words Alexa Wang
Suffering a data leak can be crushingly challenging for a company. It is a major shock to the system for everyone involved and can make you question everything – even the core structure of your business.
This level of earth-shaking impact can cause catastrophic damage to various parts of your organization. Some of this damage will be immediate and excruciatingly painful, and other issues will lie dormant for months or even years, waiting to rear their ugly heads.
The most fundamental problem with data leaks is not the information itself being publicized; it is the loss of trust from your customers and even your staff.
It takes a lot of trust and goodwill for a customer to willingly hand over their private information. When this trust is then broken by a data leak – with the business clearly being unfit to handle and store that data – it is likely that the customer’s faith in you has been lost forever.
Furthermore, the future reputational integrity of your business rests upon your response to the situation. If you panic and fail to deal with the situation quickly, your brand image will further tarnish.
However, if you show authority in your decisions and contrition to your customers, you may stand a good chance of recovery.
This is what you need to do if you suffer a data leak:
Notify employees and any affected third parties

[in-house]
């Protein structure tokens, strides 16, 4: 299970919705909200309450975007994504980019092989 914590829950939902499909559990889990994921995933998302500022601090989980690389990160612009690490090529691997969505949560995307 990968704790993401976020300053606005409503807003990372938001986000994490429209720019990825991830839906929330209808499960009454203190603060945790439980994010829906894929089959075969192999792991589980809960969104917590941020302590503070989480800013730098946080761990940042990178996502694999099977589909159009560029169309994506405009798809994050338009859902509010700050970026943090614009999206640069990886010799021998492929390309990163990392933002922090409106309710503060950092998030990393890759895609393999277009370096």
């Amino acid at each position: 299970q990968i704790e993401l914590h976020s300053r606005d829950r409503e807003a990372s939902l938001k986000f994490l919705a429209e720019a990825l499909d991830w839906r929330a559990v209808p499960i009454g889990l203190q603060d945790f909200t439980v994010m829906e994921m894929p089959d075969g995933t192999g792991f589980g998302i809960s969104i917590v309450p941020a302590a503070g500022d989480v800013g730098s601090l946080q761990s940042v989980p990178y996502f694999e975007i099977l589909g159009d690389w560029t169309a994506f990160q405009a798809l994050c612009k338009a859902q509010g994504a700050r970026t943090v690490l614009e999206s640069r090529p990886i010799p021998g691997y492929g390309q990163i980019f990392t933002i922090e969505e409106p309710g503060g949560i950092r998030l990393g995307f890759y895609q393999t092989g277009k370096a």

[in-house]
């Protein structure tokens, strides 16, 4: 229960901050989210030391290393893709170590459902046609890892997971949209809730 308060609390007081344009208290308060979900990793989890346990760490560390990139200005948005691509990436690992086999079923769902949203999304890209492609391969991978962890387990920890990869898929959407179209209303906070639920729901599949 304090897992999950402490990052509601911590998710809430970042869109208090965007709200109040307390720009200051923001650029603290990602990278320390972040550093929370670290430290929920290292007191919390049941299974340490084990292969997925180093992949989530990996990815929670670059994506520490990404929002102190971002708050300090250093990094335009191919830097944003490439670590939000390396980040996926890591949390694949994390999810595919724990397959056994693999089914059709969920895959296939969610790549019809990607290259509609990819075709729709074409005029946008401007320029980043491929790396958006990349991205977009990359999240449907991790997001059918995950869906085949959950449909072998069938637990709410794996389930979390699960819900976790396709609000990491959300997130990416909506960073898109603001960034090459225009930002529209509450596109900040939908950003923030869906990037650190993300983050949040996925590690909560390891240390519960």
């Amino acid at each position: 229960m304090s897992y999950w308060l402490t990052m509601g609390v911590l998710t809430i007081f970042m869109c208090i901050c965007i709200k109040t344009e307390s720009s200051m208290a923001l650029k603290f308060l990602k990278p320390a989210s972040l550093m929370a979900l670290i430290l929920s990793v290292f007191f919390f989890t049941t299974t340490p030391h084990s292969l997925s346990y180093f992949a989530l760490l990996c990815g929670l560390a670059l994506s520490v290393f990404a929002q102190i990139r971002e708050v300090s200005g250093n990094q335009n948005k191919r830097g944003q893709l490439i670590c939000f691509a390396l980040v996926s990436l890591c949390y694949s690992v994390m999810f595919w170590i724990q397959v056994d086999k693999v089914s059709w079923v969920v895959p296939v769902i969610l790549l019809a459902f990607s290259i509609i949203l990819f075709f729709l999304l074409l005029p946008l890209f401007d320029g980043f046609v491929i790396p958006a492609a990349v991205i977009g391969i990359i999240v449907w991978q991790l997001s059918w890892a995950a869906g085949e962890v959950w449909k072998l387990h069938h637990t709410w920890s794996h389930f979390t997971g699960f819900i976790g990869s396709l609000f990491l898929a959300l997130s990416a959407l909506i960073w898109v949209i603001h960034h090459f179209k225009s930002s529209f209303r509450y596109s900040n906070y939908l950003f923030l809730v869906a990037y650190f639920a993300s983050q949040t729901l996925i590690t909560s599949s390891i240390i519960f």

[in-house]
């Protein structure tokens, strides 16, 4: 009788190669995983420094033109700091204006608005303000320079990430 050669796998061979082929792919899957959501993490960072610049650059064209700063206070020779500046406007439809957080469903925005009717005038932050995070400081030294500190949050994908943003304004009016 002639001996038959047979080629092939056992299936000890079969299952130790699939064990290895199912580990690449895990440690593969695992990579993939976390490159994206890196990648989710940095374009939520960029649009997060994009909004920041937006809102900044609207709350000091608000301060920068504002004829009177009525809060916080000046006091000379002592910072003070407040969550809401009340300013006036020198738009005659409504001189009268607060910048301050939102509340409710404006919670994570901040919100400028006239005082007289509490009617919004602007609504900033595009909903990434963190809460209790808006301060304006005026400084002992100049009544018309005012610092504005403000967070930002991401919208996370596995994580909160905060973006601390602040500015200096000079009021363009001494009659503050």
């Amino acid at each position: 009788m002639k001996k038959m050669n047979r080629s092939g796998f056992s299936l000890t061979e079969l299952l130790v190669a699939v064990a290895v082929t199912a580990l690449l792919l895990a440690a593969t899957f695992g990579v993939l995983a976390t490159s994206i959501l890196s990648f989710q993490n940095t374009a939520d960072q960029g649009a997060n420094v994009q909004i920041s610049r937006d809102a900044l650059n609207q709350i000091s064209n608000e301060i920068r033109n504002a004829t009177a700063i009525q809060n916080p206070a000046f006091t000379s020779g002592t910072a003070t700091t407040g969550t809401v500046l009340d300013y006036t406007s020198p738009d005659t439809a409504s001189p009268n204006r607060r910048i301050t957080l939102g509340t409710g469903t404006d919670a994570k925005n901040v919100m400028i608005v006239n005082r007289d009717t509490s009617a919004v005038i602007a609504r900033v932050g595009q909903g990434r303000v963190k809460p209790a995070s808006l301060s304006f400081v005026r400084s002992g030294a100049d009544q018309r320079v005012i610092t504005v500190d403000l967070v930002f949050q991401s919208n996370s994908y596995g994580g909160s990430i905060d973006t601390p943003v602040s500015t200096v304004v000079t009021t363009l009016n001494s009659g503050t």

If you discover that you have suffered from a data leak, then the first action is to notify any affected people. Although it might be tempting to hold off, cover up the leak and deal with it internally, you can’t leave customers or contractors in the dark if their information has been compromised.
However, it is this transparency that could win you back some favor from your customers. If you are seen as completely honest and apologetic about the leak, they may forgive you in the long run.
This does not mean you have to make a public statement immediately- only to notify any third parties. Having press attention is the last thing you need in a situation like this.
If you want to learn more about data leaks, visit Proofpoint.
Secure any vulnerable data
Next, you need to make sure that any vulnerable data has been secured. Leaving the loophole open will risk the chance of more data being leaked, so you need to identify it and close off the security breach immediately.
Of course, this might not be the work of a moment, so you should be sure to remove any sensitive data from your system and store it securely while you patch up the issue.
Find out how it happened
This is the part that is most disturbing in many instances.
Data leaks can happen for several reasons – whether it is a glitch in your security, an employee unwittingly sharing it with an external third party, or a hacker purposefully breaking down your firewalls to steal the information.
However, arguably the most horrible reason of all is a malicious party acting within your organization. If you have a disgruntled employee, a whistle-blower, or a mole working for another company, you need to identify them as quickly as possible.
This could affect your business again in the future, so don’t be afraid to act boldly.